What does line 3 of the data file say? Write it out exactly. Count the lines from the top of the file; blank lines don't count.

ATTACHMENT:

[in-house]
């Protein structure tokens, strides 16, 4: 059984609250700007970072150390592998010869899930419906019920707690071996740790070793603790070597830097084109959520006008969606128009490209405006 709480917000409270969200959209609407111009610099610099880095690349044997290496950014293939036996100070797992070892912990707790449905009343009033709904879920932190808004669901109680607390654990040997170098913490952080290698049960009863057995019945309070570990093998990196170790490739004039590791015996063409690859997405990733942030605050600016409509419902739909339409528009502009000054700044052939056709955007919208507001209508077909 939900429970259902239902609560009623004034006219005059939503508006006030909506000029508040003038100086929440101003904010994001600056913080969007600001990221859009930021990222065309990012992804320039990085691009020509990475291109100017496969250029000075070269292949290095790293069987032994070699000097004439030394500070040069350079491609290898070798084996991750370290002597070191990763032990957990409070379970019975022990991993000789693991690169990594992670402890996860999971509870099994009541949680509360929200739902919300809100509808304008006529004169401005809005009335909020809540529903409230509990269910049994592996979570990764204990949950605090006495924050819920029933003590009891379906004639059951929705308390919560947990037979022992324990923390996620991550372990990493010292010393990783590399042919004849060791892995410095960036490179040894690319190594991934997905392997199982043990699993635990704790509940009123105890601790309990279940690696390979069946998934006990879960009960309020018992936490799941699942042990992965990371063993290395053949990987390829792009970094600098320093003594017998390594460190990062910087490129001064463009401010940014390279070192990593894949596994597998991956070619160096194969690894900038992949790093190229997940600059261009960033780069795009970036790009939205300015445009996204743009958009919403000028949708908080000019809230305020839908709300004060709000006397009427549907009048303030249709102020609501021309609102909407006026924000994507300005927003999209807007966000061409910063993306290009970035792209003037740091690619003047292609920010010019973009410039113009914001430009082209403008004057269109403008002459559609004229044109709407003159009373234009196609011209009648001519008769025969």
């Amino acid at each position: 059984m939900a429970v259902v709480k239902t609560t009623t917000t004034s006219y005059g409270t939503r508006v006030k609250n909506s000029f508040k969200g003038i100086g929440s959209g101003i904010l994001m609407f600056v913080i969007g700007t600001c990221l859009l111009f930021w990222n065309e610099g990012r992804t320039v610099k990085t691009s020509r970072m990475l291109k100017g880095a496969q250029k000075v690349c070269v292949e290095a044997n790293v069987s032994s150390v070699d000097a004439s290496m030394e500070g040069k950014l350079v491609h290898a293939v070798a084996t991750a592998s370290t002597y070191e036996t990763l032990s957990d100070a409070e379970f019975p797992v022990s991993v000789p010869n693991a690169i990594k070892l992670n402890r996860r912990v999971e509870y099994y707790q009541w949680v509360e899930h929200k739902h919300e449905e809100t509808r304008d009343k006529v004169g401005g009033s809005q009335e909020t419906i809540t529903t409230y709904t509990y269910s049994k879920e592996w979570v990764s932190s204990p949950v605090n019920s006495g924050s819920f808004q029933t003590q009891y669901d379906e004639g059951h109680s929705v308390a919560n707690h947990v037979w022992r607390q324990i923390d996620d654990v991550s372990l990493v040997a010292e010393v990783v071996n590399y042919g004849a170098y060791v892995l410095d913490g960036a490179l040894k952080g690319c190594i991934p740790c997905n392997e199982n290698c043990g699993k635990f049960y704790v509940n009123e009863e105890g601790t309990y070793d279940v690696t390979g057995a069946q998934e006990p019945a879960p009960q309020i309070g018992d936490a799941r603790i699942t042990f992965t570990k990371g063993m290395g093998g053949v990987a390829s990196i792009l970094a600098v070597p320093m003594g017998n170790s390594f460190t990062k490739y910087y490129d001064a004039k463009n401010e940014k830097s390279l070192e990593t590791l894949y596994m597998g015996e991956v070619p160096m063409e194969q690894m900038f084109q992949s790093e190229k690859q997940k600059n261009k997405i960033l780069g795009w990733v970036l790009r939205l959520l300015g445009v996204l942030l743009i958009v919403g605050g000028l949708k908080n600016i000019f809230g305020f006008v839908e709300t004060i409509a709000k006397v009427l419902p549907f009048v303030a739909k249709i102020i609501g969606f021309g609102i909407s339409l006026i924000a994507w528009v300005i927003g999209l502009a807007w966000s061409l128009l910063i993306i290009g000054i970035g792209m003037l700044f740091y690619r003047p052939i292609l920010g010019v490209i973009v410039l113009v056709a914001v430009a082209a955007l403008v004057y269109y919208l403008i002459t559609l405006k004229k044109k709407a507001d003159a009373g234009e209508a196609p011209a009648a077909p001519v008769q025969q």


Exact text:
């Amino acid at each position: 059984m939900a429970v259902v709480k239902t609560t009623t917000t004034s006219y005059g409270t939503r508006v006030k609250n909506s000029f508040k969200g003038i100086g929440s959209g101003i904010l994001m609407f600056v913080i969007g700007t600001c990221l859009l111009f930021w990222n065309e610099g990012r992804t320039v610099k990085t691009s020509r970072m990475l291109k100017g880095a496969q250029k000075v690349c070269v292949e290095a044997n790293v069987s032994s150390v070699d000097a004439s290496m030394e500070g040069k950014l350079v491609h290898a293939v070798a084996t991750a592998s370290t002597y070191e036996t990763l032990s957990d100070a409070e379970f019975p797992v022990s991993v000789p010869n693991a690169i990594k070892l992670n402890r996860r912990v999971e509870y099994y707790q009541w949680v509360e899930h929200k739902h919300e449905e809100t509808r304008d009343k006529v004169g401005g009033s809005q009335e909020t419906i809540t529903t409230y709904t509990y269910s049994k879920e592996w979570v990764s932190s204990p949950v605090n019920s006495g924050s819920f808004q029933t003590q009891y669901d379906e004639g059951h109680s929705v308390a919560n707690h947990v037979w022992r607390q324990i923390d996620d654990v991550s372990l990493v040997a010292e010393v990783v071996n590399y042919g004849a170098y060791v892995l410095d913490g960036a490179l040894k952080g690319c190594i991934p740790c997905n392997e199982n290698c043990g699993k635990f049960y704790v509940n009123e009863e105890g601790t309990y070793d279940v690696t390979g057995a069946q998934e006990p019945a879960p009960q309020i309070g018992d936490a799941r603790i699942t042990f992965t570990k990371g063993m290395g093998g053949v990987a390829s990196i792009l970094a600098v070597p320093m003594g017998n170790s390594f460190t990062k490739y910087y490129d001064a004039k463009n401010e940014k830097s390279l070192e990593t590791l894949y596994m597998g015996e991956v070619p160096m063409e194969q690894m900038f084109q992949s790093e190229k690859q997940k600059n261009k997405i960033l780069g795009w990733v970036l790009r939205l959520l300015g445009v996204l942030l743009i958009v919403g605050g000028l949708k908080n600016i000019f809230g305020f006008v839908e709300t004060i409509a709000k006397v009427l419902p549907f009048v303030a739909k249709i102020i609501g969606f021309g609102i909407s339409l006026i924000a994507w528009v300005i927003g999209l502009a807007w966000s061409l128009l910063i993306i290009g000054i970035g792209m003037l700044f740091y690619r003047p052939i292609l920010g010019v490209i973009v410039l113009v056709a914001v430009a082209a955007l403008v004057y269109y919208l403008i002459t559609l405006k004229k044109k709407a507001d003159a009373g234009e209508a196609p011209a009648a077909p001519v008769q025969q």